So, we have many institutions, existing and proposed, but none that matches the scale of those in Brazil and China. How do we get there? Infra experts concur that it makes sense to have IIFCL develop into a world-scale DFI for financing Indian infrastructure. To do that, IIFCL needs to be regulated differently, run better and be set stretch goals.

IIFCL suffers from dual regulation. The RBI regulates it as an NBFC-IFC. But it is also directly regulated by the Ministry of Finance, through its 2005 Scheme for Financing Viable Infrastructure Projects. This scheme restricts IIFCL’s exposure to a particular project to 20 per cent of the project cost. Thus, even for a small project, the developer has to approach several lenders before achieving financial closure. Further, it requires an overriding priority to PPP projects and imposes certain restrictions on exposure to non-PPP projects. Unfortunately, there have been few PPP projects recently. This has adversely affected IIFCL’s participation in the infrastructure sector.

Therefore, to allow the IIFCL butterfly to emerge from its chrysalis, the following suggestions merit consideration:

* Removal of dual regulations: IIFCL should continue to be governed only by RBI regulations. Finance ministry control should be replaced by a government charter outlining the broad policy directions for the company.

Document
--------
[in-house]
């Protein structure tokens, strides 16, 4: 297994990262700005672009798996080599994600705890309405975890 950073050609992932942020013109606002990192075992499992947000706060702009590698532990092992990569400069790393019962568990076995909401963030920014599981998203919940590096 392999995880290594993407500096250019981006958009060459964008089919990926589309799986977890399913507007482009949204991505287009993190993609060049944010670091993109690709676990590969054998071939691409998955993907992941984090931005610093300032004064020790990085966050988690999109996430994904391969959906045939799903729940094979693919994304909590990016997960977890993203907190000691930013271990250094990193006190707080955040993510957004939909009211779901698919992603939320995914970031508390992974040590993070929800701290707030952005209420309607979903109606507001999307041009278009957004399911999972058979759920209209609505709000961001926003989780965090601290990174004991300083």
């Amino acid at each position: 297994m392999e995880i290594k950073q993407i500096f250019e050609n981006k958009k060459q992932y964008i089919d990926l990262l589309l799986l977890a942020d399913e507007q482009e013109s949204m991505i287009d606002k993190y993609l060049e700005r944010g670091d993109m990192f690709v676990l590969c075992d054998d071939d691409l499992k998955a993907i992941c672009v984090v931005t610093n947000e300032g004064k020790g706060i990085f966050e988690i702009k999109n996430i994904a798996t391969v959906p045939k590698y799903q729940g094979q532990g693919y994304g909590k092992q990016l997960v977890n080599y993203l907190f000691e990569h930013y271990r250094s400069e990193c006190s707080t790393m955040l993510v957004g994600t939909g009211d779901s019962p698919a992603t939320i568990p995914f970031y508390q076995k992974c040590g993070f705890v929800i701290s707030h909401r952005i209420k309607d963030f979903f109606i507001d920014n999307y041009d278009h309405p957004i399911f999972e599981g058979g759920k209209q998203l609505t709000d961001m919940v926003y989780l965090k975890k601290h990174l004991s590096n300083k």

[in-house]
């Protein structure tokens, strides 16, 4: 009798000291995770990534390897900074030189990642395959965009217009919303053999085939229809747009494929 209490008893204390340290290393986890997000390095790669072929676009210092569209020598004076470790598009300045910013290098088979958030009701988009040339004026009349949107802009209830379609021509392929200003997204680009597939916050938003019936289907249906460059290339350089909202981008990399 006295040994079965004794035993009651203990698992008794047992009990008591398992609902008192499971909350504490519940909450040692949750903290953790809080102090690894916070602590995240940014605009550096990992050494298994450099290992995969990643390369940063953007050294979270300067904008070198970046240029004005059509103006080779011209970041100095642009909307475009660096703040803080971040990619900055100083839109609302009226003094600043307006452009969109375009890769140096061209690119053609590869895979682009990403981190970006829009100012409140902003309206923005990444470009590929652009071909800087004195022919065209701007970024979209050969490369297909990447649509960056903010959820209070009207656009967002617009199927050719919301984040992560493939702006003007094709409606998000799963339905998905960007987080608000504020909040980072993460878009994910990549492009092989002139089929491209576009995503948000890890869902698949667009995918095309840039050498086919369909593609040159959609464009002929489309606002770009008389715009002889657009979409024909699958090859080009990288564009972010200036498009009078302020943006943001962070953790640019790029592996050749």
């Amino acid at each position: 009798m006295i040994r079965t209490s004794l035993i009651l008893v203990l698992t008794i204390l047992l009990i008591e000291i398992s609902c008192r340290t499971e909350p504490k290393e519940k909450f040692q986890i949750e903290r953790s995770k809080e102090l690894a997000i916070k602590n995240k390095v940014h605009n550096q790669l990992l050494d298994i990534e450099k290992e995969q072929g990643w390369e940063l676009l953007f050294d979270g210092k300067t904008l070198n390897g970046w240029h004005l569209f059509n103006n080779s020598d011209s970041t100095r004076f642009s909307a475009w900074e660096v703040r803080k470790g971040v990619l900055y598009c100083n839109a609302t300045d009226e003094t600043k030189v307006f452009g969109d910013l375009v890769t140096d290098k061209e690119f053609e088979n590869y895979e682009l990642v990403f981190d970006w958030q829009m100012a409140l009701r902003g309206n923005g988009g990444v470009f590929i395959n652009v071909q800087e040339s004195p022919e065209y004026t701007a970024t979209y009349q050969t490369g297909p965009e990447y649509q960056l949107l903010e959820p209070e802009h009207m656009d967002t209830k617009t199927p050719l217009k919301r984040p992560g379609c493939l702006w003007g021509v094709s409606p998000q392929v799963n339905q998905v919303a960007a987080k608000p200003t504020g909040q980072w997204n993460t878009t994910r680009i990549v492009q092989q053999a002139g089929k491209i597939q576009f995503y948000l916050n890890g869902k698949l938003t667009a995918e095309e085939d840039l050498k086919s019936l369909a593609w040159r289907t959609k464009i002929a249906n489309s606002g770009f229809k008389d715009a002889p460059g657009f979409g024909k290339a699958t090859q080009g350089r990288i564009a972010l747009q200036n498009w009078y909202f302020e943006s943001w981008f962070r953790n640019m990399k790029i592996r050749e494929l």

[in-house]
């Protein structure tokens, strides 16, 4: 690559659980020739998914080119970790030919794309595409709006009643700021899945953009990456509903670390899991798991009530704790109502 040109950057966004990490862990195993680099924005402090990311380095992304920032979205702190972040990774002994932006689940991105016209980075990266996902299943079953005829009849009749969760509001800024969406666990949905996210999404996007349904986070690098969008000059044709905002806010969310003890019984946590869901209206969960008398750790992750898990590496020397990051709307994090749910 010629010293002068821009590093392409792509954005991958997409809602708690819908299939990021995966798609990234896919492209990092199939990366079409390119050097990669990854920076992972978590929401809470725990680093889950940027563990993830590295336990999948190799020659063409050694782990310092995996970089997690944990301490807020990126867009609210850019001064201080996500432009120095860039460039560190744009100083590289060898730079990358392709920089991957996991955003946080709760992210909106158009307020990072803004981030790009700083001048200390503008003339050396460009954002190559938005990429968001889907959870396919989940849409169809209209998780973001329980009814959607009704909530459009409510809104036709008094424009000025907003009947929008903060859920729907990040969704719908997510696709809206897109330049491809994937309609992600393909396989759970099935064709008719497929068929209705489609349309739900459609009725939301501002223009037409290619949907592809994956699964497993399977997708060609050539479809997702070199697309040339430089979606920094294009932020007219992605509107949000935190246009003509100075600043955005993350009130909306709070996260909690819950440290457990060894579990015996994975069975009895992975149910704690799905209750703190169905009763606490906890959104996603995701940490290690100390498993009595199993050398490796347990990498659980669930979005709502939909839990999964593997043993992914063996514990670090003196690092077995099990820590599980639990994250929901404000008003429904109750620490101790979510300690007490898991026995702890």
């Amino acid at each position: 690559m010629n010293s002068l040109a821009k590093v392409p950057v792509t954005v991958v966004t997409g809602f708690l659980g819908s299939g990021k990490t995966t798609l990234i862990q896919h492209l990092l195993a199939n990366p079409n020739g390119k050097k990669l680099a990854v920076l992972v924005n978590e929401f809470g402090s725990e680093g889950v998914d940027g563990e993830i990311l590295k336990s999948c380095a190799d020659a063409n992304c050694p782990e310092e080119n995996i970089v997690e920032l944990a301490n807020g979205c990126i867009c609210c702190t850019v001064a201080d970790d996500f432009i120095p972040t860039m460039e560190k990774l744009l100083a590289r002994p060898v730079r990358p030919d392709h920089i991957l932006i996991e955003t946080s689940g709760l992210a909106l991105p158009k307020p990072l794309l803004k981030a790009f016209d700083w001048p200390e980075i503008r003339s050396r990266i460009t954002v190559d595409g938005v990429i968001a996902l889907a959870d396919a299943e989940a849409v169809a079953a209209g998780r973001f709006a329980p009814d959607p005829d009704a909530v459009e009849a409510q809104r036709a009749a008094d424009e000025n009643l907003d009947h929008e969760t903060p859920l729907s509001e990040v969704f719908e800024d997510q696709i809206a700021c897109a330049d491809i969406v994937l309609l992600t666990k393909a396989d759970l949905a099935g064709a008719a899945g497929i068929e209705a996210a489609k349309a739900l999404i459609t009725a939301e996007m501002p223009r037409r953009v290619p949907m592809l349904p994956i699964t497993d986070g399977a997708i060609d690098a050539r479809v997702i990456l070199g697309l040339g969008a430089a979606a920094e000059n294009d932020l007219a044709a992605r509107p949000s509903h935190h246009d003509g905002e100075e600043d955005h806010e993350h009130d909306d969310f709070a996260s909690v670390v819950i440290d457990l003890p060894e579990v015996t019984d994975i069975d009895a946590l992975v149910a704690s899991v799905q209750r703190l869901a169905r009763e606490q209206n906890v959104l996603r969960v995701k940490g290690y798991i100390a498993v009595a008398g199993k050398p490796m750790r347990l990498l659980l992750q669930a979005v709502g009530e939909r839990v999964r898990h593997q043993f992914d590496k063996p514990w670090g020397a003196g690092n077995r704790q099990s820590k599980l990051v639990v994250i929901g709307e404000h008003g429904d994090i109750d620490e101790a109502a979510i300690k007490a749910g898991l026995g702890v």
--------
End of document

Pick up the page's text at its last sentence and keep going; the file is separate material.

* Operational autonomy to the board of directors: IIFCL’s board should be empowered to take decisions on operational matters as per its revised charter, and remain under the regulatory purview of the RBI.

* Increasing IIFCL’s capital by getting equity from multilateral institutions or sovereign funds: IIFCL’s 2015-16 annual report shows that it has share capital and reserves totalling Rs 7,265 crore. This is clearly insufficient. The government of India can retain majority control of IIFCL but invite equity participation by institutions such as ADB, IFC, sovereign wealth funds, and new Asian funders like New Development Bank and Asian Infrastructure Investment Bank (AIIB).

* Better corporate governance: To attract equity capital from multilateral agencies and other global players, IIFCL’s corporate governance should also be best-in-class. For instance, the post of chairman and managing director could be separated. Eminent people could be co-opted as independent directors.

These are not difficult changes. The government is already doing this for NIIF. It has got a CEO from the market. It has invited sovereign wealth funds to be co-investors.

Gossip in Delhi’s policy circles speculate about a possible merger between IFCI and IIFCL to create scale. A more aggressive set of discussions hover around merging IIFCL, IFCI, PFC, REC and HUDCO to create an Infra DFI behemoth.

Whatever be the ultimate outcome, a good first step would be to galvanise IIFCL into a DFI role. 

The private sector would welcome that too.

The author is chairman, Feedback Infra. vinayak.chatterjee@feedbackinfra.com; Twitter: @Infra_VinayakCh